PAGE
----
Monday, November 14, 2011

Rambling: The Moratorium, Shopping, and My Brain

In February, I started the Perfume Moratorium. I was worried that my perfume experience was being consumed by the shopping end of the hobby--pricing, budgeting, filling and clearing online shopping carts. Dithering over buy decisions--is Heeley Cardinal redundant with Serge Noire? If I buy Din Dan will I have too many citrus perfumes? Would buying Tihota be grounds for having me committed? And budgeting decisions; I made the "one bottle per quarter" rule and promptly "borrowed" up to... is it just 2012?

I wanted to take the buying option off the table. I imagined six months of happy nibbling at the collection. I would wear neglected scents for days on end, and really get to know them. Empty vials would pile up as I worked through the sample backlog, savoring each scent without worrying about remembering them for a buying decision. My reviews would be uncontaminated with purchase dithering or budget whining. It would be a commerce-free creative scentopia!

Yeah. Not so much. I slacked off on the SOTD posts. I stopped reviewing perfume. My sample box went unopened for weeks at a time. I abandoned Basenotes. I kept reading perfume blogs, but mostly just to keep up with the bloggers' lives, rather than their perfumes. I stopped regularly wearing perfume.

And I didn't just stop perfume blogging. I slacked off on garden blogging, too. The fiction vignettes petered out. The random babbling about chocolate and fried things slowed down. My film festival posts were less extensive enthusiastic than last year. For a while, I wasn't doing much reading. My plant breeding and selection plans came to nothing.

Now, you could argue that all of that suggests a general lapse of creativity, maybe a low-key depression. That would make sense. But I don't think it's true. It feels as if perfume purchasing, perfume interest, and then all aspects of creativity, fell one after another like a series of dominoes.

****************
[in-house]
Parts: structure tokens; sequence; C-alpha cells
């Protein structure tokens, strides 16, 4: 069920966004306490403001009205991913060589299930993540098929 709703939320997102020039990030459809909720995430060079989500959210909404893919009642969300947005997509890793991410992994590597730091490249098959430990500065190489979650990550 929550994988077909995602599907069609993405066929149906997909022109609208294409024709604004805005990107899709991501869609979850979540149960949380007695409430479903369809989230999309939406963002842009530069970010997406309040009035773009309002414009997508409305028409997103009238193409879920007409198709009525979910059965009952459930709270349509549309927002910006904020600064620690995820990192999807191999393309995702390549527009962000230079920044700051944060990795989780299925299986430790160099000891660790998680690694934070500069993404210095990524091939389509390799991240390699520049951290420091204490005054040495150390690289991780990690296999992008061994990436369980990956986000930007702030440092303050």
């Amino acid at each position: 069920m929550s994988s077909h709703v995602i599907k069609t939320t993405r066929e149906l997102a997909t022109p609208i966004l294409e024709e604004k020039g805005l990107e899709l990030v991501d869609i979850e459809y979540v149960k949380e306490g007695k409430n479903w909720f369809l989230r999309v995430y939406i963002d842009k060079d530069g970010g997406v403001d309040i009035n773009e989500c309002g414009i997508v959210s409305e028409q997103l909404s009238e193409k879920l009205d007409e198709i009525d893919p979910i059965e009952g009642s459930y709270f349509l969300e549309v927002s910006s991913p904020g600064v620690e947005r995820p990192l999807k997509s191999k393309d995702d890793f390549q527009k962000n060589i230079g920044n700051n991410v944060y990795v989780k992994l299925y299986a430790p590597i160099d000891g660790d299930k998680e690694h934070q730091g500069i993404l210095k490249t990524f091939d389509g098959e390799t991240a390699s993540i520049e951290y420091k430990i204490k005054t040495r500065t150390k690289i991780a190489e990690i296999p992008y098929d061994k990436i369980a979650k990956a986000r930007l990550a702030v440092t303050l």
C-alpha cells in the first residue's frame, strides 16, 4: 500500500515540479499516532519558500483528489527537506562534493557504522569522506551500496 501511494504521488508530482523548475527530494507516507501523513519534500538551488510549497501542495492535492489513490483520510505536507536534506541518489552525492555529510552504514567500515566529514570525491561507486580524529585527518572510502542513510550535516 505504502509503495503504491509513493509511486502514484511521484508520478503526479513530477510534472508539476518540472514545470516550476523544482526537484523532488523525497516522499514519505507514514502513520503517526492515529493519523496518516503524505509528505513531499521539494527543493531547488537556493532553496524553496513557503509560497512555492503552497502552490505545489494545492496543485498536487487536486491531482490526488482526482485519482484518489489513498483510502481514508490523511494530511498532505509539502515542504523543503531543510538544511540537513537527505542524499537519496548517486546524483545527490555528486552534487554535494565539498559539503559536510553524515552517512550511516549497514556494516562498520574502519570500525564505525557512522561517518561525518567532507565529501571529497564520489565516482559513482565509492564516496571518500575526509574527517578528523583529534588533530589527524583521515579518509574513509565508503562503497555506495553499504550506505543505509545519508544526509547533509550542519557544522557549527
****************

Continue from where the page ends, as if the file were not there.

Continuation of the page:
And then the moratorium ended--I didn't buy much perfume, but the option to buy returned. And I started reading more. And posting more. And my interested in the garden perked up. And I started wearing more perfume. And I can feel the reviews bubbling up. All the dominoes popped back up, like Weebles.

My creative enthusiasms have always waxed and waned in bursts, triggered by nothing identifiable. For a few weeks or months I'm interested in everything, and then for a few more I'm interested in nothing at all. I don't like it, not one bit; I hate the "off" periods.

I demand an explanation. Or at least a theory.

So I Googled.

I found more than one article that assured me that shopping produces dopamine--and (bonus!) endorphins. Seeing something new and novel, finding a bargain, anticipating hunting down some new possession and dragging it home to the cave, feeds your reward center. That may be how shopping addiction happens. It's probably also behind the acquisition side of hoarding. Sadly for the shopping addicts and the hoarders, it's the anticipation that gives you the high--actually getting the item back to the cave does you no good at all.

Have I mentioned that I think that I have ADHD? Have I mentioned that ADHD is said to be a defect in the brain's reward center? And I've definitely mentioned that I have hoarder genes. I think that it's not entirely whacky to theorize that my brain might be particularly sensitive to dopamine levels.

And, of course, dopamine and endorphins are also associated with creativity.

So... you see the puzzle pieces of the theory? By declaring the moratorium, did I cut myself off from a highly effective method of self-medication? When I browse through LuckyScent et al with at least the possibility of making a purchase, does that feed my brain things that it needs?

Wait. Wait a minute. I just said this. I just said this. Five posts ago, I said "I have a hoarder id, and sometimes I need to feed it..."

That post and this post are saying the same thing, aren't they? Sure, that one was about bribing my brain so that it doesn't turn me into a hoarder, and this one is about feeding it for creativity, but it's the same food, and the same howling brain, isn't it?


First Image: By Debbie Mc. Wikimedia Commons.
Second Image: By Quatar&Me. Wikimedia Commons.


  1. Feed me.

    Feeeeeed me.


    (pushing id away from the keyboard) Nothing to see here, folks. Move along.

  2. Hello, prowled in to find out who you are - my favourite purr-fume is catnip of course! :-)

  3. I do the reverse of what you did. I do fantasy shopping but set specific times (like 30 mins each day and I SET A TIMER). It gives me that dopa-zing! without bringing anything new into the house. Then I assuage it big time when I go to town and spritz and sample and get a bag o' goodies and scurry back to the cave. Resistance is futile. Might as well figure out how to make it work for you.


  4. Mals! Hee. :) Now I've gone from zombies trying to eat brains, to brains trying to eat... well, I'm not sure what, but it's just scarey.

  5. Howdy, cat! Welcome!

    (Hmm; now what _does_ catnip smell like? It's in the mint family...)

  6. Hey, Musette! A time dose, huh? That sounds like it's worth trying. Luckily or unluckily, trips to a town with a decent perfume selection will be much rarer now that we've moved to Oregon full time. (I keep saying that Ashland is the perfect place for a perfume shop, but no one seems inclined to open one. Especially since, admittedly, the last two (three?) shops with a decent perfume selection shut down.)

    But I can still plot lots of sample orders.